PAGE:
On Saturday, April 16th, I attended a workshop presented by Patrick Sheridan — co-author (along with Sam Pilafian) of the famous Breathing Gym (more on this later). This was hosted by the Hannaford Street Silver Band’s Festival of Brass, which they hold every year. Mr. Sheridan was a soloist this year for the festival (unfortunately I didn’t get to hear him in concert because of the logistics involved and because his major concert conflicted with mine with Orchestra Toronto).
fancy tuba eh? he's a design consultant for Jupiter Band Instruments Inc.
So, I sat in the second row, centre — I was at first a little higher up, but someone came in and encouraged people to sit closer. The Jane Mallett Theatre is an intimate venue and sitting closer was fantastic. People should sit closer more often – don’t be shy. Mr. Sheridan — I think he’d just prefer “Patrick”, he was so easy going and friendly (and funny as hell), so I’m going to stick with that from now on — focused his talk and workshop, no surprise, on breathing and on making obvious the not-so-obvious concepts of the mechanics of breathing.
In workshops and classes I’ve taken before, I’ve been introduced to elements of the Breathing Gym and so this started as a refresher for me, albeit from the co-author of the book. But Patrick went a little deeper than other instructors I’ve had. I don’t think I’ve ever taken in so much air in my life.
He covered a lot of material in just an hour and a half, so here are some major points to Patrick’s talk: Continue reading
Orchestra Toronto’s fourth concert of the season is going on this Sunday afternoon at the Toronto Centre for the Arts. We had our dress rehearsal last night and it seemed to be a bit of a shambles. The rehearsal order and timing was sorta out the window with extra time being spent on the pieces with the soloist, who we only ever schedule for the dress rehearsal. Which I suppose is usual, but two rehearsals would be great – let us all get used to each other. In any case, I’m not in the pieces for soloist.
I felt good with the Eb last night. It’s going to sound great. There are only two pieces of interest to me – the West Side Story ‘medley’. Cute and compact. Hardly like the Symphonic Dances from West Side Story. But still. And there’s the suite from Lord of the Rings. Nice music (dark, sweeping, heroic) and a few interesting tidbits in it for tuba.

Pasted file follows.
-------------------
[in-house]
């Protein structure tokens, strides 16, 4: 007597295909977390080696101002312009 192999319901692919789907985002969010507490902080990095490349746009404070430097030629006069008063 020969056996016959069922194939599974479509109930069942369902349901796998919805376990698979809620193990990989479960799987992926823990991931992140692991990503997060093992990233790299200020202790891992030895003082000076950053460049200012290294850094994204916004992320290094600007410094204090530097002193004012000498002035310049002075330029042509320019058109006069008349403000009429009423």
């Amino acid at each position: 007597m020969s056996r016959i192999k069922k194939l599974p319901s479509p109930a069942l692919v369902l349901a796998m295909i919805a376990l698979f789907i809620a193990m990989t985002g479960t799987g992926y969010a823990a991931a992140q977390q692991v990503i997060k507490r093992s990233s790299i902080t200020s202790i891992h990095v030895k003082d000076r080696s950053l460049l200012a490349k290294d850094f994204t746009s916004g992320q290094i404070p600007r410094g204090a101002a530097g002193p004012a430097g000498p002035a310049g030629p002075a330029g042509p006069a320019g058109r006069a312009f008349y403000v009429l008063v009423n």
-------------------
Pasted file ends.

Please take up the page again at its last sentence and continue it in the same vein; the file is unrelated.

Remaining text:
I’m looking forward to the final concert, which includes Pictures at an Exhibition and parts of the Firebird suite. Both I’ve played before with other orchestras, so it’ll be nice to hear them with Orchestra Toronto. I wonder who will be our bass trombonist.
This was a little tidbit from my lesson with Nick Atkinson, but it’s really affecting me. Nick suggested I breath from the corners of my mouth without really pulling away from the mouthpiece. The conclusion I drew from this is that my embouchure is maintained while I’m taking a breath. This is very useful when needing to take a quick breath while in the outer ends of the tuba’s range because, for me at least, it reduces the chance of kacking or fluffing the next note because I’ve reset my embouchure when I pulled away (just a bit, but still) from the mouthpiece to breath.
But this is also helping me in another way — slurred octaves and fifths when warming up on the harmonic series. C-G-C, etc. I’m trying to remember the details of that moment with Nick, but I believe it also involved not sitting so lightly on the mouthpiece (but not so deep that the pressure adversely affects a free buzz). Get inside a little bit. This is really helping my harmonic series slurs (first three notes of each) by reducing the “flip” sound when switching notes (smoother and quicker transition). I’m going to explore this further.
So during my trip to Ottawa from March 25 to 28, I was able to get a lesson with Nick Atkinson – my teacher from when I was going to the University of Ottawa. At the time, he was the tubist for the National Arts Centre Orchestra, the Ottawa Symphony Orchestra, the Rideau Lakes Brass Quintet, and conductor of the UofO wind ensemble. Today, he continues to play with the NACO, Rideau Lakes and now the Capital Brassworks (which didn’t exist back when I was going to school). He no longer teaches at UofO, nor does he play with the OSO – both of those positions are taken up by Martin Labrosse, who was a student of Nick’s way back when. Nick jokes that he’s getting old, but he’s as lively as ever — and sounds as good as ever. That man is master of the Eb tuba.
So Nick and I met up at his place for the lesson. Continue reading
A few weekends ago, I took a trip to Ottawa. A lot of good things came together that weekend to convince me to make the trip: needed to burn last year’s vacation at work; Capital Brassworks concert announced for that Friday (March 25th); needed to return my parents’ spare laptop that I got working with Linux; and visit my parents. Where do I start with how great this weekend was???